Specific Binding of Cu(II) Ions to Amyloid-Beta Peptides Bound to Aggregation-Inhibiting Molecules or SDS Micelles Creates Complexes that Generate Radical Oxygen Species
Number of Authors: 13
2016 (English)In: Journal of Alzheimer's Disease, ISSN 1387-2877, E-ISSN 1875-8908, Vol. 54, no 3, 971-982 p.Article in journal (Refereed) Published
Aggregation of the amyloid-beta (A beta) peptide into insoluble plaques is a major factor in Alzheimer's disease (AD) pathology. Another major factor in AD is arguably metal ions, as metal dyshomeostasis is observed in AD patients, metal ions modulate A beta aggregation, and AD plaques contain numerous metals including redox-active Cu and Fe ions. In vivo, A beta is found in various cellular locations including membranes. So far, Cu(II)/A beta interactions and ROS generation have not been investigated in a membrane environment. Here, we study Cu(II) and Zn(II) interactions with A beta bound to SDS micelles or to engineered aggregation-inhibiting molecules (the cyclic peptide CP-2 and the Z(A beta 3)(12-58) Y18L Affibody molecule). In all studied systems the A beta N-terminal segment was found to be unbound, unstructured, and free to bind metal ions. In SDS micelles, A beta was found to bind Cu(II) and Zn(II) with the same ligands and the same K-D as in aqueous solution. ROS was generated in all Cu(II)/A beta complexes. These results indicate that binding of A beta to membranes, drugs, and other entities that do not interact with the A beta N-terminal part, appears not to compromise the N-terminal segment's ability to bind metal ions, nor impede the capacity of N-terminally bound Cu(II) to generate ROS.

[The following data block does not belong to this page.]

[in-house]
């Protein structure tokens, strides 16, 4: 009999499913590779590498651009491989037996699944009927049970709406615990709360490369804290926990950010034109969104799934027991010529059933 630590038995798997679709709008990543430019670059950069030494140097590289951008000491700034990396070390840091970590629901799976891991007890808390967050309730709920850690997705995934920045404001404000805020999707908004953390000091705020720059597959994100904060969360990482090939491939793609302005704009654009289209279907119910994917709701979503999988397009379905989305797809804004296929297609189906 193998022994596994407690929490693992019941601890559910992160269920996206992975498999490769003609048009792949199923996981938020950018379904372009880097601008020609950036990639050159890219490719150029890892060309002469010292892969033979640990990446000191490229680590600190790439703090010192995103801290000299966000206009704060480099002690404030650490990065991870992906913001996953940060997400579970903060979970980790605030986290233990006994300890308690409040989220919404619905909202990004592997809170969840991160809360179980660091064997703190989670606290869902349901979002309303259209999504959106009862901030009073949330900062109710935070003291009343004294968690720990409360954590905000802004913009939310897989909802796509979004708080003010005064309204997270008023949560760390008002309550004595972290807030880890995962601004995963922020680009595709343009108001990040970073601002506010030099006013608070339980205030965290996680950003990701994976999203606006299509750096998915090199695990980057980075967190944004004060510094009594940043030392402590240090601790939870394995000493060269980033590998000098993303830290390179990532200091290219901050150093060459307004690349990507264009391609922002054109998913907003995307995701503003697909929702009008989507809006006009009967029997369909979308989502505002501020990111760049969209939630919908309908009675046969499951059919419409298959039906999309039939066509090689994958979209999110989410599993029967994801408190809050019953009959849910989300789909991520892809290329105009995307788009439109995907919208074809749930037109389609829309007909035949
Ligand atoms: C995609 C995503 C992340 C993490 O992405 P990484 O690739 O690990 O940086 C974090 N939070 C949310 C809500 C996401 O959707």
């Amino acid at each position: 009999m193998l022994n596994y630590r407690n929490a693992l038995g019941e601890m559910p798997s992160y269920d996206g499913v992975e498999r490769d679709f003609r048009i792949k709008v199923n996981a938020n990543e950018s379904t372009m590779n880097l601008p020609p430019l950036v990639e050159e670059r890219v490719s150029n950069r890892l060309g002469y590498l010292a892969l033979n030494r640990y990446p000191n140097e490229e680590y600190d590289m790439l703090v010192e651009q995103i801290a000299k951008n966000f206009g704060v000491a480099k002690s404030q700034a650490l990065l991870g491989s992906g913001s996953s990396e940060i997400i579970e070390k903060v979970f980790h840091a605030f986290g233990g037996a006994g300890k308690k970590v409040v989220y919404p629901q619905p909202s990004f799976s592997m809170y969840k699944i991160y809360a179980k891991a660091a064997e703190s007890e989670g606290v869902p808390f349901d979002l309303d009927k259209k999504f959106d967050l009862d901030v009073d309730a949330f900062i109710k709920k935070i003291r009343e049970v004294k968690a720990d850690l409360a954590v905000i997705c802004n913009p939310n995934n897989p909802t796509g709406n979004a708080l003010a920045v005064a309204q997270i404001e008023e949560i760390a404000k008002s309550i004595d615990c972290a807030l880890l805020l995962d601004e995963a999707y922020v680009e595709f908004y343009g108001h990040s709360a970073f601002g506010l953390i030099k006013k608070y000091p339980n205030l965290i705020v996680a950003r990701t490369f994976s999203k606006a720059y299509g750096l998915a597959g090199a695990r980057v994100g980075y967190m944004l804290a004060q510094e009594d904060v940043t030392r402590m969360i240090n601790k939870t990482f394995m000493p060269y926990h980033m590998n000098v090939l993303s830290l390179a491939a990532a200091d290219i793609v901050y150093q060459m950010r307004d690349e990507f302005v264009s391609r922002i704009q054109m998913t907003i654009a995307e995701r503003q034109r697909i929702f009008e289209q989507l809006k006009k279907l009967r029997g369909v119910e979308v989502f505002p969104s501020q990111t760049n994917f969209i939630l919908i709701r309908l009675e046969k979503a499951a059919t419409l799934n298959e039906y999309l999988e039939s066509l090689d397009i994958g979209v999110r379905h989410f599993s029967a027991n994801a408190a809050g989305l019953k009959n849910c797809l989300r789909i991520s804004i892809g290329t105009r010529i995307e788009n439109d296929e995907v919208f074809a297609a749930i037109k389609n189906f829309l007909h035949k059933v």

Place, publisher, year, edition, pages
2016. Vol. 54, no 3, 971-982 p.
Alzheimer's disease, copper-binding protein, hydrogen peroxide, membrane chemistry, neurodegeneration, protein aggregation
Biological Sciences Neurosciences Neurology
IdentifiersURN: urn:nbn:se:su:diva-136236DOI: 10.3233/JAD-160427ISI: 000385651800012PubMedID: 27567855OAI: oai:DiVA.org:su-136236DiVA: diva2:1055266